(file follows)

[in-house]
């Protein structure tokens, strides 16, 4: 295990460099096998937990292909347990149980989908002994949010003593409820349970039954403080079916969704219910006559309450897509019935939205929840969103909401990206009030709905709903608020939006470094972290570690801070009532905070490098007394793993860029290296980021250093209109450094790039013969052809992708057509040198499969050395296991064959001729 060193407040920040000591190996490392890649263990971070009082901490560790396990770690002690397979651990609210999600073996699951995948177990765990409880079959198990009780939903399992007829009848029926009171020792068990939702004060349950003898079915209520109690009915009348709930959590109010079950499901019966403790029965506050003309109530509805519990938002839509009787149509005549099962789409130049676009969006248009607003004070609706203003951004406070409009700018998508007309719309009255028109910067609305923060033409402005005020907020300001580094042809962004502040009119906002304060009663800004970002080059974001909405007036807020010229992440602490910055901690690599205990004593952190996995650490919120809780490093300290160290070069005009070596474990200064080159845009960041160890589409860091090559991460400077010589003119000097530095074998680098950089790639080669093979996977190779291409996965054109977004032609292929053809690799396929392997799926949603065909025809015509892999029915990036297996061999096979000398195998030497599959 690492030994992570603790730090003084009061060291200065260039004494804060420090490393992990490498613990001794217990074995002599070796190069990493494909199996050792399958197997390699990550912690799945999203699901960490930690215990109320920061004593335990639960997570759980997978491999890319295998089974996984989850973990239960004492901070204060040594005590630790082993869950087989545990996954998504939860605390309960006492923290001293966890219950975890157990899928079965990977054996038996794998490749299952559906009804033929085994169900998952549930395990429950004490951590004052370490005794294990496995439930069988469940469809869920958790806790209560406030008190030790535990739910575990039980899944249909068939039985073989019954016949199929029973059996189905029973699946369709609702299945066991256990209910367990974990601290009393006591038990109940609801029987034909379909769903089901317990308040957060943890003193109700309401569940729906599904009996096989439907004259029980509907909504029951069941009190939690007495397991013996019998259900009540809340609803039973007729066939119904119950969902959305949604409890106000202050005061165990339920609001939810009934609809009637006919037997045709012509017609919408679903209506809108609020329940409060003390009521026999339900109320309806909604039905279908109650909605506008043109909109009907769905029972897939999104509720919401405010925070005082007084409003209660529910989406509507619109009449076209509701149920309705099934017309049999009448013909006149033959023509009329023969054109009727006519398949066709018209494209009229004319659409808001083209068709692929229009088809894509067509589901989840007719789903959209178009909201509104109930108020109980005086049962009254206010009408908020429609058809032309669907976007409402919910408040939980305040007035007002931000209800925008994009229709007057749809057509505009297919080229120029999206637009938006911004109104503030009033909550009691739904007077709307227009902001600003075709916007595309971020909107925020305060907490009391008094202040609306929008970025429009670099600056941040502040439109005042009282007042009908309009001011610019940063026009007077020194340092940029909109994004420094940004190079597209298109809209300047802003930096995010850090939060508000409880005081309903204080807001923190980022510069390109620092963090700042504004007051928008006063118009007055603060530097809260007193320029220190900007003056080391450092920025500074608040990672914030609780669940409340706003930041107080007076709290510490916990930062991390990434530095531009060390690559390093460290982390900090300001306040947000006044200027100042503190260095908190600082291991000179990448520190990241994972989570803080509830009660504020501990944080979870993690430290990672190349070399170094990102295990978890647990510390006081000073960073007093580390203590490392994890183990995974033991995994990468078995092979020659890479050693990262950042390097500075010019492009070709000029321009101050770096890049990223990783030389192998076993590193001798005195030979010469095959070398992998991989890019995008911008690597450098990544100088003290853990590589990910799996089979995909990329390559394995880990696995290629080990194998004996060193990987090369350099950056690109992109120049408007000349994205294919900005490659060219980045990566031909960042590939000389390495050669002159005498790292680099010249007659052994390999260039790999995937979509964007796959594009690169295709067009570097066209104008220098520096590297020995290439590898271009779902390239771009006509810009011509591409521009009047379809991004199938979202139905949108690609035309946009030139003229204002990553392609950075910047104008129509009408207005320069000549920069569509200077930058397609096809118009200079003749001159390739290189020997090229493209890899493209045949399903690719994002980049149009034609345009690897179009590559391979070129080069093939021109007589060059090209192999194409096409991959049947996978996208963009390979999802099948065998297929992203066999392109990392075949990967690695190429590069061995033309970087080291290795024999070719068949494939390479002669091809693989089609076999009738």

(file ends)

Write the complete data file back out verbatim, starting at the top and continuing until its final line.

[in-house]
């Protein structure tokens, strides 16, 4: 295990460099096998937990292909347990149980989908002994949010003593409820349970039954403080079916969704219910006559309450897509019935939205929840969103909401990206009030709905709903608020939006470094972290570690801070009532905070490098007394793993860029290296980021250093209109450094790039013969052809992708057509040198499969050395296991064959001729 060193407040920040000591190996490392890649263990971070009082901490560790396990770690002690397979651990609210999600073996699951995948177990765990409880079959198990009780939903399992007829009848029926009171020792068990939702004060349950003898079915209520109690009915009348709930959590109010079950499901019966403790029965506050003309109530509805519990938002839509009787149509005549099962789409130049676009969006248009607003004070609706203003951004406070409009700018998508007309719309009255028109910067609305923060033409402005005020907020300001580094042809962004502040009119906002304060009663800004970002080059974001909405007036807020010229992440602490910055901690690599205990004593952190996995650490919120809780490093300290160290070069005009070596474990200064080159845009960041160890589409860091090559991460400077010589003119000097530095074998680098950089790639080669093979996977190779291409996965054109977004032609292929053809690799396929392997799926949603065909025809015509892999029915990036297996061999096979000398195998030497599959 690492030994992570603790730090003084009061060291200065260039004494804060420090490393992990490498613990001794217990074995002599070796190069990493494909199996050792399958197997390699990550912690799945999203699901960490930690215990109320920061004593335990639960997570759980997978491999890319295998089974996984989850973990239960004492901070204060040594005590630790082993869950087989545990996954998504939860605390309960006492923290001293966890219950975890157990899928079965990977054996038996794998490749299952559906009804033929085994169900998952549930395990429950004490951590004052370490005794294990496995439930069988469940469809869920958790806790209560406030008190030790535990739910575990039980899944249909068939039985073989019954016949199929029973059996189905029973699946369709609702299945066991256990209910367990974990601290009393006591038990109940609801029987034909379909769903089901317990308040957060943890003193109700309401569940729906599904009996096989439907004259029980509907909504029951069941009190939690007495397991013996019998259900009540809340609803039973007729066939119904119950969902959305949604409890106000202050005061165990339920609001939810009934609809009637006919037997045709012509017609919408679903209506809108609020329940409060003390009521026999339900109320309806909604039905279908109650909605506008043109909109009907769905029972897939999104509720919401405010925070005082007084409003209660529910989406509507619109009449076209509701149920309705099934017309049999009448013909006149033959023509009329023969054109009727006519398949066709018209494209009229004319659409808001083209068709692929229009088809894509067509589901989840007719789903959209178009909201509104109930108020109980005086049962009254206010009408908020429609058809032309669907976007409402919910408040939980305040007035007002931000209800925008994009229709007057749809057509505009297919080229120029999206637009938006911004109104503030009033909550009691739904007077709307227009902001600003075709916007595309971020909107925020305060907490009391008094202040609306929008970025429009670099600056941040502040439109005042009282007042009908309009001011610019940063026009007077020194340092940029909109994004420094940004190079597209298109809209300047802003930096995010850090939060508000409880005081309903204080807001923190980022510069390109620092963090700042504004007051928008006063118009007055603060530097809260007193320029220190900007003056080391450092920025500074608040990672914030609780669940409340706003930041107080007076709290510490916990930062991390990434530095531009060390690559390093460290982390900090300001306040947000006044200027100042503190260095908190600082291991000179990448520190990241994972989570803080509830009660504020501990944080979870993690430290990672190349070399170094990102295990978890647990510390006081000073960073007093580390203590490392994890183990995974033991995994990468078995092979020659890479050693990262950042390097500075010019492009070709000029321009101050770096890049990223990783030389192998076993590193001798005195030979010469095959070398992998991989890019995008911008690597450098990544100088003290853990590589990910799996089979995909990329390559394995880990696995290629080990194998004996060193990987090369350099950056690109992109120049408007000349994205294919900005490659060219980045990566031909960042590939000389390495050669002159005498790292680099010249007659052994390999260039790999995937979509964007796959594009690169295709067009570097066209104008220098520096590297020995290439590898271009779902390239771009006509810009011509591409521009009047379809991004199938979202139905949108690609035309946009030139003229204002990553392609950075910047104008129509009408207005320069000549920069569509200077930058397609096809118009200079003749001159390739290189020997090229493209890899493209045949399903690719994002980049149009034609345009690897179009590559391979070129080069093939021109007589060059090209192999194409096409991959049947996978996208963009390979999802099948065998297929992203066999392109990392075949990967690695190429590069061995033309970087080291290795024999070719068949494939390479002669091809693989089609076999009738």